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Visualizing Action Description (with Arielle Rosenstein and Trey Buongiorno)

If you came from my last post, you now know some of the basics of how to write with the screen in mind.


But as a director or artist, how do you take a screenplay and turn it into a movie?


I asked two incredible storyboard artists on Bad Guys 2 for their insight!


Let's get into it!




Trey Buongiorno and Arielle Rosenstein are super talented storyboard artists with years of experience in both television and features.


Whenever I see what they do with the scenes they're given for our movie, I'm always blown away by the creativity and humor they use to portray the story!


So I asked them, what do you do first when you're assigned a scene to board?


Trey:

"I read through the script once for enjoyment/tone.

Try to ascertain the writer's intention for the type of scene it is. If there's no intention, you have to find the flavor of the scene yourself. If there is an intention, you'll feel it as you read. 

Then, I usually read through the second time with execution in mind, and start visualizing shots according to the scene's intention."


Arielle:

"The most important thing is knowing where a character is at in their emotional arc at that point in the film.

Once I know that, I try to identify the point of the scene. What's driving it forward? Where is it going?"


Notice how neither of them is too concerned with the specific details of the action description, even though they will be drawing the scene?


Because the artist's job is to bring the story to life, not to execute exact directions in the screenplay.




So for an artist, how do you add that flavor to a scene without specific instructions in a script?


Arielle:

"I think about what I know about the characters and how they would act in any given moment.


The scene could be about someone ordering a coffee. But the way Wolf would order coffee is different from how Piranha would.


Piranha would get into a fight with another customer.

Wolf would steal the barista's heart."



"I use those key traits about the characters to figure out what sort of business they can do in the scene. This is what adds humor or drama to any moment, beyond just what the characters say.

It's not so much about the details on the page, but the ones I create from the information provided.

As artists, we are a vessel to channel the spirit of the characters."


That's exactly right.


Although a writer may have a very clear idea for the exact delivery of a line of dialogue or the little mannerisms a character would do in any moment, it's best to leave the specifics to the person whose job it is to capture the essence of the character.


They can give you something magical you never could've imagined yourself.





My next question to the artists was: "Can you tell just by looking at the script that a scene will run long or otherwise not work very well? What are the warning signs?"


Trey:

"Most of the time it's clear, and it usually falls on too much action description (or too little).


Sometimes a scene won't work because the writer is just moving the plot along instead of thinking about entertainment value.

But as a story artist, that's something I see as my job to bring to the script's execution.


Some common warning signs of a scene that doesn't work are:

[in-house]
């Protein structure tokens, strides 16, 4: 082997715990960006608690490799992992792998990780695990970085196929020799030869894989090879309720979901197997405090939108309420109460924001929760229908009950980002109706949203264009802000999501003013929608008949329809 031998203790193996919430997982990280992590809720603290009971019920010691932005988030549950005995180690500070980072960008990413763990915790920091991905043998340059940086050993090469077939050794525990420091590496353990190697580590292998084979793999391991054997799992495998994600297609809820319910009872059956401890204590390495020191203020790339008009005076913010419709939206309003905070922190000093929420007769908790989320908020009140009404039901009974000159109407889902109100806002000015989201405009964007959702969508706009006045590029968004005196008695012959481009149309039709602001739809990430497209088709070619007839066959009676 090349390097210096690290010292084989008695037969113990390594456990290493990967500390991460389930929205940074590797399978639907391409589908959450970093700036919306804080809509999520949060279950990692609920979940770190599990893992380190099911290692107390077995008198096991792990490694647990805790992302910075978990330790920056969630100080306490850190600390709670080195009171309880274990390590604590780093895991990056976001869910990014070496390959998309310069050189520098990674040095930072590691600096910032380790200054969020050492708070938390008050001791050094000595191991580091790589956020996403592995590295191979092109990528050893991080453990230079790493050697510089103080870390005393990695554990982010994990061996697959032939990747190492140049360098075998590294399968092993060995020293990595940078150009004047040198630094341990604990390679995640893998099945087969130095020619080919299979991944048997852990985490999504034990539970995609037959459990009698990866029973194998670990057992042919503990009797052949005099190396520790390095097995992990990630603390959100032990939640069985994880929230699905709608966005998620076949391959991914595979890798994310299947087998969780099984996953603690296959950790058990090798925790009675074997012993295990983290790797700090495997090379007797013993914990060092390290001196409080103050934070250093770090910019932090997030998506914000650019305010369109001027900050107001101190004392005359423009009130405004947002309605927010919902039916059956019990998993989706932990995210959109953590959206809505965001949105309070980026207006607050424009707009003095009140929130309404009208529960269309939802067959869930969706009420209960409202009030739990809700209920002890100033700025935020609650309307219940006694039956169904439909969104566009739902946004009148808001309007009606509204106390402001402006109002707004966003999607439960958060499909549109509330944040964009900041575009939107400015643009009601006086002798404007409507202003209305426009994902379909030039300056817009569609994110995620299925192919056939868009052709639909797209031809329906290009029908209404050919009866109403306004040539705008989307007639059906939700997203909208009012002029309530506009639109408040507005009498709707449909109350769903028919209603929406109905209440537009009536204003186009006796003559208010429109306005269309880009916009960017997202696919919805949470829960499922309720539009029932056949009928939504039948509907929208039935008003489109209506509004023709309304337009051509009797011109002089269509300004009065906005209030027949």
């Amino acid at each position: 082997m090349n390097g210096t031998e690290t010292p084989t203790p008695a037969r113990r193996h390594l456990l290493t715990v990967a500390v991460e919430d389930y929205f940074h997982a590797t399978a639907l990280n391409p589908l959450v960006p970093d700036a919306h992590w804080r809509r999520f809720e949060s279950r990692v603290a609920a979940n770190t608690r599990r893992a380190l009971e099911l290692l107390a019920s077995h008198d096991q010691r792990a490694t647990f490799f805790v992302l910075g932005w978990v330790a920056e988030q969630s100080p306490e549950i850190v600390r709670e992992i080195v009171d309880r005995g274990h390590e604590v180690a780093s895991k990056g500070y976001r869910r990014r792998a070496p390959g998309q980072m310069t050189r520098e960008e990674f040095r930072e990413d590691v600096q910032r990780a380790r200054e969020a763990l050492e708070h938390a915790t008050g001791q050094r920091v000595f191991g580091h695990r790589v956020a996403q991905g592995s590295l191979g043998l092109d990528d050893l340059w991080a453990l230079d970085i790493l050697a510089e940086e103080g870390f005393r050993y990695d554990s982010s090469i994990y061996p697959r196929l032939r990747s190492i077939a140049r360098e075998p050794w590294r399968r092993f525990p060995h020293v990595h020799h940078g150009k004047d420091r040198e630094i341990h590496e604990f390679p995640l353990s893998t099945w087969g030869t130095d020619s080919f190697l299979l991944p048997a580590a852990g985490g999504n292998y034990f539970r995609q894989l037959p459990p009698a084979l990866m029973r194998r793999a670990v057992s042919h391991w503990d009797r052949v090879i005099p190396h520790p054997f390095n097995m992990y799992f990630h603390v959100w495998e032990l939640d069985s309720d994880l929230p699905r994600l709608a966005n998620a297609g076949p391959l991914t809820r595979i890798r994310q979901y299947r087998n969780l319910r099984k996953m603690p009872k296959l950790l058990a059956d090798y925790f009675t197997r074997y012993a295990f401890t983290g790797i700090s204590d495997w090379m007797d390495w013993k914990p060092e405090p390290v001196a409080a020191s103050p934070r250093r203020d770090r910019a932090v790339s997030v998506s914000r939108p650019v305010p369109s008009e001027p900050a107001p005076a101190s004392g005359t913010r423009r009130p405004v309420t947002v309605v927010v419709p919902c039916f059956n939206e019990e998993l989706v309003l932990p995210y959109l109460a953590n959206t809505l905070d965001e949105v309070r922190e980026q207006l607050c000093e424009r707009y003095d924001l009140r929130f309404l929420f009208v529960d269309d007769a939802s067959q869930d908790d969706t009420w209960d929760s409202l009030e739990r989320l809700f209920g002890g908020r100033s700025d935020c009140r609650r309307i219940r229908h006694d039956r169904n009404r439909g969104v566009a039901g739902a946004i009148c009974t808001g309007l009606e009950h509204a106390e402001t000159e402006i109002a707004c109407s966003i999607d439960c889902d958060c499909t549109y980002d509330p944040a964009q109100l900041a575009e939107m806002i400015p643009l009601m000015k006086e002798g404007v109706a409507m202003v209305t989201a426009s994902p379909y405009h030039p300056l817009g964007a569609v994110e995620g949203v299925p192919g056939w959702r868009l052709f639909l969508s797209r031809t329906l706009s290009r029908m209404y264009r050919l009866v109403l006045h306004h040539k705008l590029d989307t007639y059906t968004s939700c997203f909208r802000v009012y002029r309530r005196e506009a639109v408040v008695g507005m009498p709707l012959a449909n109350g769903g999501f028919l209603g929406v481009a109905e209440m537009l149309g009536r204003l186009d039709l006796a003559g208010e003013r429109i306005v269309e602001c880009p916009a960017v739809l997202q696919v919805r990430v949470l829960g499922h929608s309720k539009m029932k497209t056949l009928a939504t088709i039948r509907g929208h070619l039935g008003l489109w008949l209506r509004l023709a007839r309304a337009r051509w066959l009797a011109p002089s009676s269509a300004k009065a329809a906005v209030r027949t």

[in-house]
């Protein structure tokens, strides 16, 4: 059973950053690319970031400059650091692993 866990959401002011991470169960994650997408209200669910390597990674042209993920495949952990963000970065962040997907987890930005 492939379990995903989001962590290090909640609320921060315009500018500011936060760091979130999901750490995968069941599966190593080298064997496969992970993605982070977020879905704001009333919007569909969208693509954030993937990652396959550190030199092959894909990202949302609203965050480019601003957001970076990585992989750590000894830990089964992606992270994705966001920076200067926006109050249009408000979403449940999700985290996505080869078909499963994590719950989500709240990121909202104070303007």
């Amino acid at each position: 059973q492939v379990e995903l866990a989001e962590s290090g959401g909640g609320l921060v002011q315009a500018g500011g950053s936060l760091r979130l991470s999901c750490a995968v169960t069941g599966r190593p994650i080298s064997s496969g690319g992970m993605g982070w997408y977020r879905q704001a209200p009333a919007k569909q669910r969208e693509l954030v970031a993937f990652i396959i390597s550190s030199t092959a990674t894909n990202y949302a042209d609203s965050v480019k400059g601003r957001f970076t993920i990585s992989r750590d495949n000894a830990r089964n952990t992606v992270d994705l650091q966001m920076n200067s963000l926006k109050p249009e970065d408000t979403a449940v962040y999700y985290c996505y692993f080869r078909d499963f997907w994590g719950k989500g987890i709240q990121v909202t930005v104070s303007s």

• The scene's point of view is lacking

  • The scene features too much talking or relies on heavy dialogue to be funny

  • The scene has an unclear tone 

And these are all more common than you might think."





I completely agree with Trey -- even in great movies, you're likely to see scenes that suffer from these exact issues.


i went over how to identify weak scenes like Trey mentioned in my last post on how to make smart revisions to your script!


Arielle had a similar answer:

"When I see overwriting, I know there's a problem. This could be either really long lines of dialogue, or too much back and forth in conversation.


As far as action description, if there are too many parameters I would need to adhere to, I know the writer is likely compensating for lack of a clear drive or purpose in the scene."


Arielle also gave me an amazing quote that expresses so simply everything I've written in my last few blog posts:


"If the scene is difficult to follow on the page, it will be difficult to follow on screen."





I could stop now with that killer quote and end this post with a bang...


But because I thoroughly enjoy talking to people about things that annoy them, I asked Trey and Arielle what some of their pet peeves in action description are.


Arielle:

"Oh god. Overwritten dialogue, jokes on top of jokes, too rigid/detailed action, too many pages, too vague / no vision. Need more?"


Trey:

"Description that's much longer or shorter than the action would last.


'and then THEY FIGHT!' is not helpful or descriptive enough.


But also being overly specific in choreography (character A punches character B twice before kicking him into the wall) is equally unhelpful.


What does work is describing the audience experience as it pertains to the story. (character A seems to have the upper hand for a while, but character B keeps getting back up!)"



Okay, now that we've had our fun, i WILL end this post with a bang.


Arielle said something profound that I think will resonate with all you creative people out there:


"Don't be too precious with your material. Once your work leaves your mind, it's no longer part of you."




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Guest
Apr 21

So cool! I didn’t know anything about animation but now I do.

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